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Stories by Philip Yam

Should you worry about the tags on Wal-Mart underwear?

The retail giant Wal-Mart will place radio-frequency identification (RFID) tags on underwear, jeans and other consumer items, according to several news reports, including one today from the Wall Street Journal ...

July 23, 2010 — Philip Yam
Nuclear Exchange

Nuclear Exchange

A local conflict could produce a global nightmare

June 1, 2010 — Philip Yam

12 Events That Will Change Everything

In addition to reacting to news as it breaks, we work to anticipate what will happen. Here we contemplate 12 possibilities and rate their likelihood of happening by 2050

May 19, 2010 — THE EDITORS, Charles Q. Choi, George Musser, John Matson, Philip Yam, David Biello, Michael Moyer, Larry Greenemeier, Katherine Harmon and Robin Lloyd

Alien horror: Stephen Hawking hawks Stephen King

This past weekend, the renowned astrophysicist Stephen Hawking joined what seems to be a growing chorus of cautious naysayers—or nervous nellies?—when it comes to possible contact with intelligent aliens from other worlds...

April 28, 2010 — Philip Yam

Scientific American launches "World Changing Ideas" video contest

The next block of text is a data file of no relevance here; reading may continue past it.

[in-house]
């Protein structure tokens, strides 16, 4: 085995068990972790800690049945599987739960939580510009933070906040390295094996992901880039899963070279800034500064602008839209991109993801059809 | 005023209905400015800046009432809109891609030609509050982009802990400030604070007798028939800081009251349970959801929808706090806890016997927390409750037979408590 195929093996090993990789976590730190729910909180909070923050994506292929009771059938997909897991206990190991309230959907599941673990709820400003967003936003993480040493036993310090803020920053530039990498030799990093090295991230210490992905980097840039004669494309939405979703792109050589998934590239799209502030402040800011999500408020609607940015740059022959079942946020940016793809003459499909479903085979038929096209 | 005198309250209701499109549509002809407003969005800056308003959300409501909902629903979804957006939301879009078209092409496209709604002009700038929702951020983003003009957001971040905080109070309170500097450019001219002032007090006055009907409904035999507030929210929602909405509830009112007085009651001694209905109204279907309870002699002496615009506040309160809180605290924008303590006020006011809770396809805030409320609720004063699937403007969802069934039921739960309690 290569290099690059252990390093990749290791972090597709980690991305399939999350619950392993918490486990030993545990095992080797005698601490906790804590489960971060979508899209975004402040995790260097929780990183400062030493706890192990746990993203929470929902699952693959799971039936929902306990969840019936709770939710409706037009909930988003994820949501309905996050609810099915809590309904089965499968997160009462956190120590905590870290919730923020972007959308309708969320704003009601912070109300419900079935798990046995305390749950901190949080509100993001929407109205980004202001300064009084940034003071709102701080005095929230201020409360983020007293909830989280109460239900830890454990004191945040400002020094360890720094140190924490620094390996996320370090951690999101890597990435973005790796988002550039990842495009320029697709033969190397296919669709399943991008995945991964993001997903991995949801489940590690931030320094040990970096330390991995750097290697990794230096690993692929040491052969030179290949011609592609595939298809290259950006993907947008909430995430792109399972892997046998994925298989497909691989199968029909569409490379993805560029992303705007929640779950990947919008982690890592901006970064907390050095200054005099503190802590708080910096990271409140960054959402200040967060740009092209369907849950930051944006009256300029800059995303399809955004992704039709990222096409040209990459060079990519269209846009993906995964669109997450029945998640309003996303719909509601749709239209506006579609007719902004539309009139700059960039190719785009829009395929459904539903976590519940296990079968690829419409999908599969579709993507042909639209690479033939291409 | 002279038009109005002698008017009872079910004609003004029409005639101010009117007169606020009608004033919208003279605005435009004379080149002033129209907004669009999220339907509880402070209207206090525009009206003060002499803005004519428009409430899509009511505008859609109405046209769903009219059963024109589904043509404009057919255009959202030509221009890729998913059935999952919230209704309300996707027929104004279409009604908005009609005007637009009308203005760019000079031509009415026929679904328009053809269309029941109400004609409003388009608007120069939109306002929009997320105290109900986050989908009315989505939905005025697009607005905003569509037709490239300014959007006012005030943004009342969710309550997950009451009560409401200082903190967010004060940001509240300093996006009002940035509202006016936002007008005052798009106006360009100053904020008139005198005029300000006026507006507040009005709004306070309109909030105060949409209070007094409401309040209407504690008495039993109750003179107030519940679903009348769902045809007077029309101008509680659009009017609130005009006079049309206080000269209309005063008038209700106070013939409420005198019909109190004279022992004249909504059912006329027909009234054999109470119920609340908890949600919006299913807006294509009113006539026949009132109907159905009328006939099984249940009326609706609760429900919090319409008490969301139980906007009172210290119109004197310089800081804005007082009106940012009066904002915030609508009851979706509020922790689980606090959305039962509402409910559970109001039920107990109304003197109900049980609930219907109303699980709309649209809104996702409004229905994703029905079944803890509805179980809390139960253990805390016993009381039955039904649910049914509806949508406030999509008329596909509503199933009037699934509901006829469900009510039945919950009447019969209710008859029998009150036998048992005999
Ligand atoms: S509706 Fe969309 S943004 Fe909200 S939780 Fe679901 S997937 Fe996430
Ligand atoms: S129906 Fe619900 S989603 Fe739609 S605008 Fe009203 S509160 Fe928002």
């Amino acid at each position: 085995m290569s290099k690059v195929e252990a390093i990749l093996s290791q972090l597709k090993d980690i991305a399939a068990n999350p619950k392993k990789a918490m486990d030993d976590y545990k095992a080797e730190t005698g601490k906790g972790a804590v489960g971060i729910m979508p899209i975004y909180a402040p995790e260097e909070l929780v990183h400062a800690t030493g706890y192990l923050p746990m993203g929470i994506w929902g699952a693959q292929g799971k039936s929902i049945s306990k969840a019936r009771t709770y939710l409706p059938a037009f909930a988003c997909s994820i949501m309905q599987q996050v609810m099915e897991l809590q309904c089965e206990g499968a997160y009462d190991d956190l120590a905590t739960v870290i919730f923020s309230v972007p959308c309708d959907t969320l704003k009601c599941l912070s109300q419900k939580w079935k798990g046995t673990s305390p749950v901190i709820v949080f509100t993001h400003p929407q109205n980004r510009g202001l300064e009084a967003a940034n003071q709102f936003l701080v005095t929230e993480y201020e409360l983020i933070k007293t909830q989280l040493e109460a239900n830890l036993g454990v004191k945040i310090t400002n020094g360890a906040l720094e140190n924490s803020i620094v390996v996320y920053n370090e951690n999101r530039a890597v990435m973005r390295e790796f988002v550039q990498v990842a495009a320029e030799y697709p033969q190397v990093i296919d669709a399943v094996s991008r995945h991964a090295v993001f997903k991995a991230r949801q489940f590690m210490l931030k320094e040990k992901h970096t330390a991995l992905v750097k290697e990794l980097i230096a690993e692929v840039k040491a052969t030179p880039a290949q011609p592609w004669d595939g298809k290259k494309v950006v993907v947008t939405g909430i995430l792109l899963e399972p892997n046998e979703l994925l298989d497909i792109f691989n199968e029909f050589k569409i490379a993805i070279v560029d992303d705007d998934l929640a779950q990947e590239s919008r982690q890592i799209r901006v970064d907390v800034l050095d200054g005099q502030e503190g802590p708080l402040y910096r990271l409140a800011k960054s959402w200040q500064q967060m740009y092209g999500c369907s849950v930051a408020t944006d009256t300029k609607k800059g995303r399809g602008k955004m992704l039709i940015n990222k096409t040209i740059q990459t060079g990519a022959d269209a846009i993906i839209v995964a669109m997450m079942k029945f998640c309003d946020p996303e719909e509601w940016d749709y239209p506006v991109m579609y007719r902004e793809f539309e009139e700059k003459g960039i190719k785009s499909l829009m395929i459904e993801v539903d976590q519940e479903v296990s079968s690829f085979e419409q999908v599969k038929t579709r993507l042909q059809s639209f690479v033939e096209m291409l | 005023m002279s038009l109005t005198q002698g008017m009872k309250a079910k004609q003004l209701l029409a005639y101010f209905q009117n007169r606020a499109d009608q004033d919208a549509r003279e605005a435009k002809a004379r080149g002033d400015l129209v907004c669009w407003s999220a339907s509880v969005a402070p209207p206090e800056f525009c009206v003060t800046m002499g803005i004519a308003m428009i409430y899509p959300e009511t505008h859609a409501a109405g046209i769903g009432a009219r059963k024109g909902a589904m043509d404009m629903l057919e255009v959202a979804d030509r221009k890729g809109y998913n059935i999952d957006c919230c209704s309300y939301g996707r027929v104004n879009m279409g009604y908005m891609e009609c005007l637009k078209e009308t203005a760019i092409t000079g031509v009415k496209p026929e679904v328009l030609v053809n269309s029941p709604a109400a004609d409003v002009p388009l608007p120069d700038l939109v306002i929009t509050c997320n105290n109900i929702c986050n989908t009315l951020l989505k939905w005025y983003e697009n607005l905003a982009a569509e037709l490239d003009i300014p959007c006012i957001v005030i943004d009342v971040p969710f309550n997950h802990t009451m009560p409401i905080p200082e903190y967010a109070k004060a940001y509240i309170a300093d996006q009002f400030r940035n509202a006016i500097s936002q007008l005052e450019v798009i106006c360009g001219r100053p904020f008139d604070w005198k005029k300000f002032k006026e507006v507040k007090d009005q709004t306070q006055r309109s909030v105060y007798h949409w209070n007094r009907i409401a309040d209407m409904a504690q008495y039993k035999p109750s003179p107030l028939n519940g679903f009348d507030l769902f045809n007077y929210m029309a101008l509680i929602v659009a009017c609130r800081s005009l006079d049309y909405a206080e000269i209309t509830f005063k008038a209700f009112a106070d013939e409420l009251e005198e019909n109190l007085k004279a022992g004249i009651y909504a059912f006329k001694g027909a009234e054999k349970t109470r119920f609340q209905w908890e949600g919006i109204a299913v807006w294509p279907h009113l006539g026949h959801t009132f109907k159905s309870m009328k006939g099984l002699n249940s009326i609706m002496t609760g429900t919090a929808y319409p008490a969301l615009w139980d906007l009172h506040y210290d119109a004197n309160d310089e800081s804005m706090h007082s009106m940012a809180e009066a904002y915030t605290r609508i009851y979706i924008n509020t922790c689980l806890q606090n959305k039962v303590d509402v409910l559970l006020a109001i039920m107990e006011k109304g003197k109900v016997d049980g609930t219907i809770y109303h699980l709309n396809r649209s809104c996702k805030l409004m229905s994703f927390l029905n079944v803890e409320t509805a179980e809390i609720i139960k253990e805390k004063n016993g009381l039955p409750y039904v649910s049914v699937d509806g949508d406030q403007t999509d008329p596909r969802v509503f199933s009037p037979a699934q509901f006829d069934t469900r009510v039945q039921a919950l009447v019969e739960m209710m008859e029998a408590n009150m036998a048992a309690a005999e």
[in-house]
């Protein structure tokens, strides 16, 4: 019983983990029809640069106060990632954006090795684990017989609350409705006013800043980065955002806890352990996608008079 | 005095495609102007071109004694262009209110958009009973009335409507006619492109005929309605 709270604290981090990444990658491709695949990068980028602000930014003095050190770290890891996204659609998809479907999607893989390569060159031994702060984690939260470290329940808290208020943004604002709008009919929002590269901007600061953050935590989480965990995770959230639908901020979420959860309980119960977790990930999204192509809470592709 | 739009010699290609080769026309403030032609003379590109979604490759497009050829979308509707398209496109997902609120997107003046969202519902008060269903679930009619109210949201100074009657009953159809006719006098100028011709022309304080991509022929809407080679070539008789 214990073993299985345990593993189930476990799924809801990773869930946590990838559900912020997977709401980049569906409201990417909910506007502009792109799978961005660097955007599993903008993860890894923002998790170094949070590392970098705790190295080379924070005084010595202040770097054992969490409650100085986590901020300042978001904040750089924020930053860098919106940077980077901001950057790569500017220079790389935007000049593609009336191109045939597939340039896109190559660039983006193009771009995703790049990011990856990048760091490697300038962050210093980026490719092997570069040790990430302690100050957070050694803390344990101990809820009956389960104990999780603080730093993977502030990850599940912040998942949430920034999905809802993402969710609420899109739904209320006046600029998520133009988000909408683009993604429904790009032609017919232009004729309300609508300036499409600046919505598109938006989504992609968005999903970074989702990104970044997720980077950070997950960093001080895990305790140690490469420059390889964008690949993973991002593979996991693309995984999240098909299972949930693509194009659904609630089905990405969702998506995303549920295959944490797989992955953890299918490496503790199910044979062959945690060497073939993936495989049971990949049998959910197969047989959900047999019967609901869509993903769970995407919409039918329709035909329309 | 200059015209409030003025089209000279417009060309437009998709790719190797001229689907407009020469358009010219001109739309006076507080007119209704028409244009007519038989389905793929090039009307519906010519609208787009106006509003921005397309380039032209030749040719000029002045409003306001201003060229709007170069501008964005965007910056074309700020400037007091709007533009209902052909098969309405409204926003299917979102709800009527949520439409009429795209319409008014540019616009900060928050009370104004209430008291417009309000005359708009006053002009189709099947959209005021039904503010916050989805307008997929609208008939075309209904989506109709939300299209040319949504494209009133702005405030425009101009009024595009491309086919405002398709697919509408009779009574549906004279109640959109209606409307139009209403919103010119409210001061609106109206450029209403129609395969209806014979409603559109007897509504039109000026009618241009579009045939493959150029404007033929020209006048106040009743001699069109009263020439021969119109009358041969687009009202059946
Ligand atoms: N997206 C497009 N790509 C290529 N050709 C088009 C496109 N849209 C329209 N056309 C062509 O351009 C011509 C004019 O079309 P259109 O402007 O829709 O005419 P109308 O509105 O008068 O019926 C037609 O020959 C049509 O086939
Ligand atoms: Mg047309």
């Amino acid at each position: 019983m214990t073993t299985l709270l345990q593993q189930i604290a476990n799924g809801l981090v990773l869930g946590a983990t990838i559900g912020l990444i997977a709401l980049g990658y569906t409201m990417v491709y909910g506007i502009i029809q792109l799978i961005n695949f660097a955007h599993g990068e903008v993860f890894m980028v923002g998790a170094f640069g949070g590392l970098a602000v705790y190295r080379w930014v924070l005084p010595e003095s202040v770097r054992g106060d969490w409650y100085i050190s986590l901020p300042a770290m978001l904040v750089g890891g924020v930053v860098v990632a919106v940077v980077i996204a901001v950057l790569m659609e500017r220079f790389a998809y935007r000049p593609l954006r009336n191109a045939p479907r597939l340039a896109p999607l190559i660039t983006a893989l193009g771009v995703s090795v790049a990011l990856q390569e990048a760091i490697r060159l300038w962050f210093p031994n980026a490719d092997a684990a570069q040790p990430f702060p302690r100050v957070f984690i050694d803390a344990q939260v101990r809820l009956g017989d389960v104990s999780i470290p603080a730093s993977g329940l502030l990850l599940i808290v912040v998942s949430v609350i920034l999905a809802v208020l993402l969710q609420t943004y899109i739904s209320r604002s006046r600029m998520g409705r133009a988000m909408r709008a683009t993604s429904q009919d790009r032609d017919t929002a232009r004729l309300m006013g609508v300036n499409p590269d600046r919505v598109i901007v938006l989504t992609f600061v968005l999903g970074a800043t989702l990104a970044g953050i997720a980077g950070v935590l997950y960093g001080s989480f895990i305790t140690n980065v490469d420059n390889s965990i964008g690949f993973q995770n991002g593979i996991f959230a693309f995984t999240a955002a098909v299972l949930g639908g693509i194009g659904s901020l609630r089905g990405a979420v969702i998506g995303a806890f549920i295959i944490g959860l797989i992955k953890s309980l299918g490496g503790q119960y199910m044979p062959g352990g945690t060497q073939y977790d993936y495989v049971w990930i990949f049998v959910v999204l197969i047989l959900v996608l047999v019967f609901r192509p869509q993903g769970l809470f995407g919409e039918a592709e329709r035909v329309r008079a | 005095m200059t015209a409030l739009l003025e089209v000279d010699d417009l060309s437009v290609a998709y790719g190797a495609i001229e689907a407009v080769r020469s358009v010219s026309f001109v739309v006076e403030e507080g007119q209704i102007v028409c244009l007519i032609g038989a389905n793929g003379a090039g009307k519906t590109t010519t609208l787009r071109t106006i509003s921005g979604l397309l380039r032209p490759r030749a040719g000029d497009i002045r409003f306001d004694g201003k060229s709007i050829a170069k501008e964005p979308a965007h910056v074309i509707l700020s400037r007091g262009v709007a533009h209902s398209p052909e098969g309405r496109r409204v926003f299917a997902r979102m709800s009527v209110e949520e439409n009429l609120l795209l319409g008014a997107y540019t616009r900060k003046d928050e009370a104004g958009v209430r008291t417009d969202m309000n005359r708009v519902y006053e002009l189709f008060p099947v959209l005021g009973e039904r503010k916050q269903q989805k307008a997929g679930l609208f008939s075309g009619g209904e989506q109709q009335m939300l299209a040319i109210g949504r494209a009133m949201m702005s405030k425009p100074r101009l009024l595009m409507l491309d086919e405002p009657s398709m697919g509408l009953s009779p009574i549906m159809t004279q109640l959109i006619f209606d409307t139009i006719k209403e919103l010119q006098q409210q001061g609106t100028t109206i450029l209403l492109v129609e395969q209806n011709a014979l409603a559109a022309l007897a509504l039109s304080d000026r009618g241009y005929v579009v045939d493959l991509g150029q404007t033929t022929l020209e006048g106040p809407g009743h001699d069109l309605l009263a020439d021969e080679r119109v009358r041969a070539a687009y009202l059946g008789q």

Got an idea for a better tomorrow? Enter it into our video contest. Continuing the theme of Scientific American 's December 2009 cover story, “World Changing Ideas,” which highlighted the power of science and technology to improve the world around us, we are encouraging readers to submit video entries about innovative ways to build cleaner, healthier, smarter ways of life...

February 1, 2010 — Philip Yam

Marshall Nirenberg, Forgotten Father of the Genetic Code, Dies

You can say "Watson and Crick" in one breath, but should you try squeezing in "Nirenberg"? Along with Robert W. Holley and Har Gobind Khoran, Marshall Nirenberg won the Nobel Prize in 1968 for deciphering the genetic code—a discovery that never did for Nirenberg what the double-helix did for James Watson and Francis Crick, although it probably should have.Because maybe then, people would not misattribute the work...

January 22, 2010 — Philip Yam
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